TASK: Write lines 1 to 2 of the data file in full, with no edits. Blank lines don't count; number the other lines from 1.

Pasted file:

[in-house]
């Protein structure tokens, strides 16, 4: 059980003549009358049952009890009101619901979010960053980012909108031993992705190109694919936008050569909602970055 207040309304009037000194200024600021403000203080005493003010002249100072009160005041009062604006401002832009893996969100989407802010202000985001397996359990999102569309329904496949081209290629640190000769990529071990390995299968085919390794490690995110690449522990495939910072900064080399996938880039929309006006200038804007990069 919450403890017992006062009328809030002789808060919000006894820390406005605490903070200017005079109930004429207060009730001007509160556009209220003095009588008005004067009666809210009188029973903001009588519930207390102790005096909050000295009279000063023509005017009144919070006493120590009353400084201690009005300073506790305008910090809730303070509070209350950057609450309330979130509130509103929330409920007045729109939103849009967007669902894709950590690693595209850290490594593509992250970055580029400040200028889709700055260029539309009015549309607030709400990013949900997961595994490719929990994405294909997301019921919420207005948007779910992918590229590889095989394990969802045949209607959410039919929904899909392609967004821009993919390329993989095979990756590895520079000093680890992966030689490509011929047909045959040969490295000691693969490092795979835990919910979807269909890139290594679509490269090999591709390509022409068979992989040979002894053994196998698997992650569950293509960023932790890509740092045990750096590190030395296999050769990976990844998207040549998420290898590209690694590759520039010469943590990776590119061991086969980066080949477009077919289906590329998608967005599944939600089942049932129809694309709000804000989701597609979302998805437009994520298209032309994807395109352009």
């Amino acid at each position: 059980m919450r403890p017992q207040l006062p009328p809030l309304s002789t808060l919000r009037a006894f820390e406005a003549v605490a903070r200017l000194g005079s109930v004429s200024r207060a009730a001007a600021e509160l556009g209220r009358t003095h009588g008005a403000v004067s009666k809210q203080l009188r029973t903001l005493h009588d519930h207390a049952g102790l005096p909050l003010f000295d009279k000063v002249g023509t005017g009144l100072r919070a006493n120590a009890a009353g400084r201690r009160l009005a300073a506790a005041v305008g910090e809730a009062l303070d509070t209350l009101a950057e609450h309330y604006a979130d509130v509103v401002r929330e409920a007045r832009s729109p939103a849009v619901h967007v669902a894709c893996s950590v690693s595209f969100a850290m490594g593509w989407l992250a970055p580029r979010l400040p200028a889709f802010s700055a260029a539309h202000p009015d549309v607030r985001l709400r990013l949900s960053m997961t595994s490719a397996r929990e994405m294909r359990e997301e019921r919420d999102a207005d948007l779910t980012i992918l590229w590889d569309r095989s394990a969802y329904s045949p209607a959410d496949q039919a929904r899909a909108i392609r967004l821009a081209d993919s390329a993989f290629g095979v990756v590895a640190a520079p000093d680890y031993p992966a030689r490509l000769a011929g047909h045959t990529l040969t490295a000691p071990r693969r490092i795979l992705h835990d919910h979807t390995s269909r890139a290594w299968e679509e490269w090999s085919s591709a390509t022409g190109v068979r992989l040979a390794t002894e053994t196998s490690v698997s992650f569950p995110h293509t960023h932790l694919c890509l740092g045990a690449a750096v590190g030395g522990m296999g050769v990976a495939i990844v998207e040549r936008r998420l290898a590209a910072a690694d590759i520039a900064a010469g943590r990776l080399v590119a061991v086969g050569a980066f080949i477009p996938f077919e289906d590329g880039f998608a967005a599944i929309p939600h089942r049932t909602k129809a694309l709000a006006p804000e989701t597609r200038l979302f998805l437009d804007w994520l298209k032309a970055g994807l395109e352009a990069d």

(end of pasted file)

[in-house]
């Protein structure tokens, strides 16, 4: 059980003549009358049952009890009101619901979010960053980012909108031993992705190109694919936008050569909602970055 207040309304009037000194200024600021403000203080005493003010002249100072009160005041009062604006401002832009893996969100989407802010202000985001397996359990999102569309329904496949081209290629640190000769990529071990390995299968085919390794490690995110690449522990495939910072900064080399996938880039929309006006200038804007990069 919450403890017992006062009328809030002789808060919000006894820390406005605490903070200017005079109930004429207060009730001007509160556009209220003095009588008005004067009666809210009188029973903001009588519930207390102790005096909050000295009279000063023509005017009144919070006493120590009353400084201690009005300073506790305008910090809730303070509070209350950057609450309330979130509130509103929330409920007045729109939103849009967007669902894709950590690693595209850290490594593509992250970055580029400040200028889709700055260029539309009015549309607030709400990013949900997961595994490719929990994405294909997301019921919420207005948007779910992918590229590889095989394990969802045949209607959410039919929904899909392609967004821009993919390329993989095979990756590895520079000093680890992966030689490509011929047909045959040969490295000691693969490092795979835990919910979807269909890139290594679509490269090999591709390509022409068979992989040979002894053994196998698997992650569950293509960023932790890509740092045990750096590190030395296999050769990976990844998207040549998420290898590209690694590759520039010469943590990776590119061991086969980066080949477009077919289906590329998608967005599944939600089942049932129809694309709000804000989701597609979302998805437009994520298209032309994807395109352009």